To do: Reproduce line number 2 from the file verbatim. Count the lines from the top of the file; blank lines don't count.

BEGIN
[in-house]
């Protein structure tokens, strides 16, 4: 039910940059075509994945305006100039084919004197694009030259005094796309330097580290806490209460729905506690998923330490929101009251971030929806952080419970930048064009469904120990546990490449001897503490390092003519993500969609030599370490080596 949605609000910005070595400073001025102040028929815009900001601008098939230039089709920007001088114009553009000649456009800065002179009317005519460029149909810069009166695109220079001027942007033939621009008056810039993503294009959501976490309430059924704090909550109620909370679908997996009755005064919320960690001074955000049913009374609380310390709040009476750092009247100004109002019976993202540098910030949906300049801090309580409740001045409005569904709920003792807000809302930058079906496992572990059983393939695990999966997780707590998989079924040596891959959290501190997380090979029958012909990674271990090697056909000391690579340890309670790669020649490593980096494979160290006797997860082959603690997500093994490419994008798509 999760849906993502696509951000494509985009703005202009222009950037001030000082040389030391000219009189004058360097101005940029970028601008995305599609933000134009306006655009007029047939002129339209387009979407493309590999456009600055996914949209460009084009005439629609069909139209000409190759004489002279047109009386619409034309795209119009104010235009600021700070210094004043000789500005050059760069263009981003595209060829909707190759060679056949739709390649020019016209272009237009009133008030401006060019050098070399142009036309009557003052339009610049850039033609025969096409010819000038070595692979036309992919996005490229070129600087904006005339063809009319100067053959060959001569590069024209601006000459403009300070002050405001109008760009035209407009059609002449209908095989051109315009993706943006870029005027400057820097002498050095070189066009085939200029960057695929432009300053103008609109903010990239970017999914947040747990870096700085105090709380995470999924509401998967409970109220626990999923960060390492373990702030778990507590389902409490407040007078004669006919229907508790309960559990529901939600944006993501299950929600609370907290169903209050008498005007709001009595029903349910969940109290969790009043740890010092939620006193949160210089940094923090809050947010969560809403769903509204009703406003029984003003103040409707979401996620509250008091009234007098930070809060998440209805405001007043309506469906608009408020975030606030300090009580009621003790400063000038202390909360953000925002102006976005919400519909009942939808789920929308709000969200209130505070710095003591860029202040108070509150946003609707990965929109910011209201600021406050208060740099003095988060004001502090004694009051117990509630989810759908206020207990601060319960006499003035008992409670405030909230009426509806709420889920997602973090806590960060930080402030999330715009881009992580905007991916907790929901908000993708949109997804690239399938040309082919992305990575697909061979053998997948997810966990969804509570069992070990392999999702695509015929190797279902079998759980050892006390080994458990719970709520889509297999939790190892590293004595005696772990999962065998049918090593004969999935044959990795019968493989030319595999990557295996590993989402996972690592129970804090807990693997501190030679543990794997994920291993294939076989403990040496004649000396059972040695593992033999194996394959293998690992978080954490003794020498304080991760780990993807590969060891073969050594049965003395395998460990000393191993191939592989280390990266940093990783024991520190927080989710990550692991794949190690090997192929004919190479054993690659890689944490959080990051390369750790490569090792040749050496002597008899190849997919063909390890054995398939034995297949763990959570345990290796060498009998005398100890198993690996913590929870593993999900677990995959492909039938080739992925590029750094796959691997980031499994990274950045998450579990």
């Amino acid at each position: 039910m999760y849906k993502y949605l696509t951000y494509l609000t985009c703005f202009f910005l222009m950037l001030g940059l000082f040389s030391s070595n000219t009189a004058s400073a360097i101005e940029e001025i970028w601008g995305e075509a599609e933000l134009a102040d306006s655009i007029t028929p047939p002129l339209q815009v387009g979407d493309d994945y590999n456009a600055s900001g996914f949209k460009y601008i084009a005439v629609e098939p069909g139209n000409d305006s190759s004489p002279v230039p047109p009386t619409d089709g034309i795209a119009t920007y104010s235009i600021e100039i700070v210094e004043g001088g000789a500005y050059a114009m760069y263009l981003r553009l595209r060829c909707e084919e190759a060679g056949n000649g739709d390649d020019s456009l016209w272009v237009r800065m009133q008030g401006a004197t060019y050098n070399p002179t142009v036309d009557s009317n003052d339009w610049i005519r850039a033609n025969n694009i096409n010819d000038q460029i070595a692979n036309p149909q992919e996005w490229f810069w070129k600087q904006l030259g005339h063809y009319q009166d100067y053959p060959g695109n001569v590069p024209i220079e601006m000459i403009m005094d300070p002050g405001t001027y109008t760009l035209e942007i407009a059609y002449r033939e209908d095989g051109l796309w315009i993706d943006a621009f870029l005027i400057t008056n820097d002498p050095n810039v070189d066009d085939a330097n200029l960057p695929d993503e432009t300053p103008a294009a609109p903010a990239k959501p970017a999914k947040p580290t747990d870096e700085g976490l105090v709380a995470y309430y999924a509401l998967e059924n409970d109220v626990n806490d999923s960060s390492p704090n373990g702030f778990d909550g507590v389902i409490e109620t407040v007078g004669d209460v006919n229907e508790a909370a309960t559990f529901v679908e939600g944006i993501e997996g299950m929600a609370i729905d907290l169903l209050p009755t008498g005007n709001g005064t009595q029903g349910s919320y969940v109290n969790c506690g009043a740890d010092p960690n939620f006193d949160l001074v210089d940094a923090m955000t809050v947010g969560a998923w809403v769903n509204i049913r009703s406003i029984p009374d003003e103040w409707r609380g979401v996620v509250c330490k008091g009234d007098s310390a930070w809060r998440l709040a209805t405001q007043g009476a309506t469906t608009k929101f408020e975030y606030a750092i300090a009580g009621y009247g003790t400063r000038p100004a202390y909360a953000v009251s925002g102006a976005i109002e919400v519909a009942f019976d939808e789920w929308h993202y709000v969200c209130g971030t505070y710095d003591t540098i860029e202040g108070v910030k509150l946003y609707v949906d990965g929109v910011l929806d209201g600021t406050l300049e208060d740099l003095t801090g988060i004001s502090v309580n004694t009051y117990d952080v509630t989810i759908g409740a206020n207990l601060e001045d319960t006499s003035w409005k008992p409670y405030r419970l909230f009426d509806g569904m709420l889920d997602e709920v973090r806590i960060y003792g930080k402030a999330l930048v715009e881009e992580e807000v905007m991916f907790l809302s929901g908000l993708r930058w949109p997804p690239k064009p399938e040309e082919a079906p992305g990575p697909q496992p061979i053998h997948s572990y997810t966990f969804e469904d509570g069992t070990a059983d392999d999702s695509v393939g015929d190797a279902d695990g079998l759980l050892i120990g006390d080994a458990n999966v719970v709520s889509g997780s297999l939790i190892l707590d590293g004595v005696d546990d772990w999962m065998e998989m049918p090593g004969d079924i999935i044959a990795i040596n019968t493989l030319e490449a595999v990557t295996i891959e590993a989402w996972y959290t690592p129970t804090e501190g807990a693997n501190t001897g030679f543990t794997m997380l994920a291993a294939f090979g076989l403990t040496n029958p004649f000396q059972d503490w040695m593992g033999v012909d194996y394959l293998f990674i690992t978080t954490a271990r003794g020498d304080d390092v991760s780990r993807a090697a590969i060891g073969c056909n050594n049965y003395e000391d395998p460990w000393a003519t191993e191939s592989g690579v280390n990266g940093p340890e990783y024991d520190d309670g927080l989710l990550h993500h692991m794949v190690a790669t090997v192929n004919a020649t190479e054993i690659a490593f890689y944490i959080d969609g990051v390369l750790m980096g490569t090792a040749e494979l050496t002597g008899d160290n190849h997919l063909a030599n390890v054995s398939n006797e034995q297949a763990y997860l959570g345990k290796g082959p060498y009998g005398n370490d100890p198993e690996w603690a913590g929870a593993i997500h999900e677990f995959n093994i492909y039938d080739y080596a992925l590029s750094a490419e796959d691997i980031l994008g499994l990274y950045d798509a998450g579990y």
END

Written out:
């Protein structure tokens, strides 16, 4: 039910940059075509994945305006100039084919004197694009030259005094796309330097580290806490209460729905506690998923330490929101009251971030929806952080419970930048064009469904120990546990490449001897503490390092003519993500969609030599370490080596 949605609000910005070595400073001025102040028929815009900001601008098939230039089709920007001088114009553009000649456009800065002179009317005519460029149909810069009166695109220079001027942007033939621009008056810039993503294009959501976490309430059924704090909550109620909370679908997996009755005064919320960690001074955000049913009374609380310390709040009476750092009247100004109002019976993202540098910030949906300049801090309580409740001045409005569904709920003792807000809302930058079906496992572990059983393939695990999966997780707590998989079924040596891959959290501190997380090979029958012909990674271990090697056909000391690579340890309670790669020649490593980096494979160290006797997860082959603690997500093994490419994008798509 999760849906993502696509951000494509985009703005202009222009950037001030000082040389030391000219009189004058360097101005940029970028601008995305599609933000134009306006655009007029047939002129339209387009979407493309590999456009600055996914949209460009084009005439629609069909139209000409190759004489002279047109009386619409034309795209119009104010235009600021700070210094004043000789500005050059760069263009981003595209060829909707190759060679056949739709390649020019016209272009237009009133008030401006060019050098070399142009036309009557003052339009610049850039033609025969096409010819000038070595692979036309992919996005490229070129600087904006005339063809009319100067053959060959001569590069024209601006000459403009300070002050405001109008760009035209407009059609002449209908095989051109315009993706943006870029005027400057820097002498050095070189066009085939200029960057695929432009300053103008609109903010990239970017999914947040747990870096700085105090709380995470999924509401998967409970109220626990999923960060390492373990702030778990507590389902409490407040007078004669006919229907508790309960559990529901939600944006993501299950929600609370907290169903209050008498005007709001009595029903349910969940109290969790009043740890010092939620006193949160210089940094923090809050947010969560809403769903509204009703406003029984003003103040409707979401996620509250008091009234007098930070809060998440209805405001007043309506469906608009408020975030606030300090009580009621003790400063000038202390909360953000925002102006976005919400519909009942939808789920929308709000969200209130505070710095003591860029202040108070509150946003609707990965929109910011209201600021406050208060740099003095988060004001502090004694009051117990509630989810759908206020207990601060319960006499003035008992409670405030909230009426509806709420889920997602973090806590960060930080402030999330715009881009992580905007991916907790929901908000993708949109997804690239399938040309082919992305990575697909061979053998997948997810966990969804509570069992070990392999999702695509015929190797279902079998759980050892006390080994458990719970709520889509297999939790190892590293004595005696772990999962065998049918090593004969999935044959990795019968493989030319595999990557295996590993989402996972690592129970804090807990693997501190030679543990794997994920291993294939076989403990040496004649000396059972040695593992033999194996394959293998690992978080954490003794020498304080991760780990993807590969060891073969050594049965003395395998460990000393191993191939592989280390990266940093990783024991520190927080989710990550692991794949190690090997192929004919190479054993690659890689944490959080990051390369750790490569090792040749050496002597008899190849997919063909390890054995398939034995297949763990959570345990290796060498009998005398100890198993690996913590929870593993999900677990995959492909039938080739992925590029750094796959691997980031499994990274950045998450579990």